Sameer Nair: I had to cancel it because I was a bit startled on Friday when I got a call saying, ‘Have you reached?’ And I said, ‘I’m in the office.’ Sunil Doshi said, ‘We have a meeting with AB!’ I said, ‘Oh, shit, Sunil, I got promoted last night. I’m the programming head of Star Plus, man. I can’t come to the meeting.’ That was a close shave.
“It’s often said that we had a long list and then we selected Amitabh Bachchan, but that’s not true. There was just the one name always: Mr Bachchan.”
More than spent or tapped out it was something that I had been wanting to do. At heart, I’m a storyteller. My background has been creating productions – rolling up sleeves and getting things done. The entire period at Star was really exciting. We had done a lot of stuff, but as long as that 50-50 thing existed, as long as the management existed… It was a really crowded place. There was a lot of traffic at the time.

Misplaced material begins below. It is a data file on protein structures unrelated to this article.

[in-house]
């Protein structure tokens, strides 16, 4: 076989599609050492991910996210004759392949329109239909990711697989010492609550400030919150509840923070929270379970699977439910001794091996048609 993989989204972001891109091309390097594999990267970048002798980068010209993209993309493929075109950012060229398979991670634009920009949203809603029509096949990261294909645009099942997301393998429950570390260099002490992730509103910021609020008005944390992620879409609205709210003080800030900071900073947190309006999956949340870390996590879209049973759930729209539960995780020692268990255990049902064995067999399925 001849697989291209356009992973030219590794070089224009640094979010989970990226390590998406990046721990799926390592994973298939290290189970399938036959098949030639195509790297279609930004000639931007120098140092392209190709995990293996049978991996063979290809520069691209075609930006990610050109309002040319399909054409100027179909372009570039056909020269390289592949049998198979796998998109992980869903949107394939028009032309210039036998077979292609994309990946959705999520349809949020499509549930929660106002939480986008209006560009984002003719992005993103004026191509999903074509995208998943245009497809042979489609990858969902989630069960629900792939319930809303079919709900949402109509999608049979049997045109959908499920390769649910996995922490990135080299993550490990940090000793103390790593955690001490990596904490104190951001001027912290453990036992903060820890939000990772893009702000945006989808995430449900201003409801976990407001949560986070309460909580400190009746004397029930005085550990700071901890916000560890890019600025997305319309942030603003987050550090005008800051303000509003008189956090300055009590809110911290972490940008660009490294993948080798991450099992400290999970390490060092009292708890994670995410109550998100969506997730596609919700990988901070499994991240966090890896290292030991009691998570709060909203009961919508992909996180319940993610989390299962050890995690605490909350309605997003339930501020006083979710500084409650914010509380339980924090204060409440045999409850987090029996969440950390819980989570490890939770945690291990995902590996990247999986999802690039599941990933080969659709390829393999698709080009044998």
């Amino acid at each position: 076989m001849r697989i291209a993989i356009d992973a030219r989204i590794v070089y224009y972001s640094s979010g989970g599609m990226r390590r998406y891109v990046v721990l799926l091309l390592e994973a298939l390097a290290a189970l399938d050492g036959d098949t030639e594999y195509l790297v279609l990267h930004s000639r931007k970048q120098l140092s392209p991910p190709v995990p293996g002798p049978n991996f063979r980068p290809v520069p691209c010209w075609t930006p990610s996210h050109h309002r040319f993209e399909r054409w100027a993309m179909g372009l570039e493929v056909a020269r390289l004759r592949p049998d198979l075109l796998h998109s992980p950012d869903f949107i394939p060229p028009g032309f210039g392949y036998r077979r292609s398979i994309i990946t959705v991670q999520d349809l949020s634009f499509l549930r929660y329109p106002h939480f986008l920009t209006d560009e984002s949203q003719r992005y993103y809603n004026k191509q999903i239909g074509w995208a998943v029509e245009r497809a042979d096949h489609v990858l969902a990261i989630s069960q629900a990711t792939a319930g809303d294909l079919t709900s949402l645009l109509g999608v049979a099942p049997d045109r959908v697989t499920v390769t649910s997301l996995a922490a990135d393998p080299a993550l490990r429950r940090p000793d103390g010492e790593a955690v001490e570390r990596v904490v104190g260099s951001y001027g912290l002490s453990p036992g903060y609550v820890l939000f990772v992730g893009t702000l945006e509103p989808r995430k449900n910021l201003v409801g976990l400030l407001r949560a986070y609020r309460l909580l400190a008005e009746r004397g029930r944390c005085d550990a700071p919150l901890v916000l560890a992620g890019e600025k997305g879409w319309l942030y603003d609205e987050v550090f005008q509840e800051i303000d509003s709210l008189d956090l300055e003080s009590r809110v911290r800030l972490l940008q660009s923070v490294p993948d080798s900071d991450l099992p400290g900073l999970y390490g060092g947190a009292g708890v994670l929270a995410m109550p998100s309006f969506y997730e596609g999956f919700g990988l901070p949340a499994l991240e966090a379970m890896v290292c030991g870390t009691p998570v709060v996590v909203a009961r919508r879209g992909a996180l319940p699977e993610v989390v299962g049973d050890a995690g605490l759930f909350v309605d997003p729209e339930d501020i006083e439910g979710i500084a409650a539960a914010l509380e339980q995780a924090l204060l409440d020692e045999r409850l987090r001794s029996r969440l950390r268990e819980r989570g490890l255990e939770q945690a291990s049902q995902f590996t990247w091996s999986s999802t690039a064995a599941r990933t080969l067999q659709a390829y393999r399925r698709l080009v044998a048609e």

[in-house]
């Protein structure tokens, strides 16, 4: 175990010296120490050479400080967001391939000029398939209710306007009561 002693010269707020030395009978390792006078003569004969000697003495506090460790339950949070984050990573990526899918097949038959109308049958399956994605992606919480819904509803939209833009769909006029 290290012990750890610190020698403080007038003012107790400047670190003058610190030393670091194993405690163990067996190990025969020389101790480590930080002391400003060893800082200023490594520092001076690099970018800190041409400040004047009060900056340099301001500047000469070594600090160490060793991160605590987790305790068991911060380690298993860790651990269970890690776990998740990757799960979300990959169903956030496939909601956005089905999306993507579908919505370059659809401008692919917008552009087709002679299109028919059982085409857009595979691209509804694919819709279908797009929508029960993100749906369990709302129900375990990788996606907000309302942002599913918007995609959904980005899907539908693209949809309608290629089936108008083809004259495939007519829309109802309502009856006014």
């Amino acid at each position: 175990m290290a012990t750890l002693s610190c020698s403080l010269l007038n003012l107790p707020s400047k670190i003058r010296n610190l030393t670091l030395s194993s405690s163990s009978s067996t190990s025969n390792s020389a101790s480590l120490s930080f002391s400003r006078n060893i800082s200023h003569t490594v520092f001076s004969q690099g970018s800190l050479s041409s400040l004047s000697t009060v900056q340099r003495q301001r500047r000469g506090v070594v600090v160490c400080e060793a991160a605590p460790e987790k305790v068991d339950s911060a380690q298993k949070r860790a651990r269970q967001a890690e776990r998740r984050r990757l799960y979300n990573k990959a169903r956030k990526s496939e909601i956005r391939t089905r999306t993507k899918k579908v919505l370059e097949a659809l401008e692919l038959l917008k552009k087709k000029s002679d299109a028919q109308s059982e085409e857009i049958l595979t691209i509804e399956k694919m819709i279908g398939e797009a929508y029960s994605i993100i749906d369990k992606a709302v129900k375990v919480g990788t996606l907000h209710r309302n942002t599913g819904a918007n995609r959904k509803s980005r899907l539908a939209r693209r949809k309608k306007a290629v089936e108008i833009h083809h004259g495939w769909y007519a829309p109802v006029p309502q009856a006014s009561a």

My sense at that time was to maybe make the break, get on to pursuing my movie dreams and actually setting up a studio. It was not so much about just being a movie director or something. I genuinely wanted to set up something like a collaborative, creative ecosystem, mostly inspired by Steven Spielberg – I’m a big fan. So, I thought that I should do something like that, set up something like Amblin. But then of course that didn’t happen. As you said, I got promoted, the next day I got really busy and then I was busy for a long time after that.
Smriti Kiran: But you did go to Mr Bachchan a year later.
Sameer Nair: A year later I went to meet him for KBC. He’s got a fantastic memory. The first thing that he told me was, ‘Weren’t you supposed to see me last year with some movie script?’ So I said, ‘Yes, sir, I was. But now here I am, why don’t I tell you about this instead?’
Smriti Kiran: Walk us through the creative war room that led to KBC, which became a TV phenomenon, and daily soaps that were not even a part of the storytelling lexicon till then.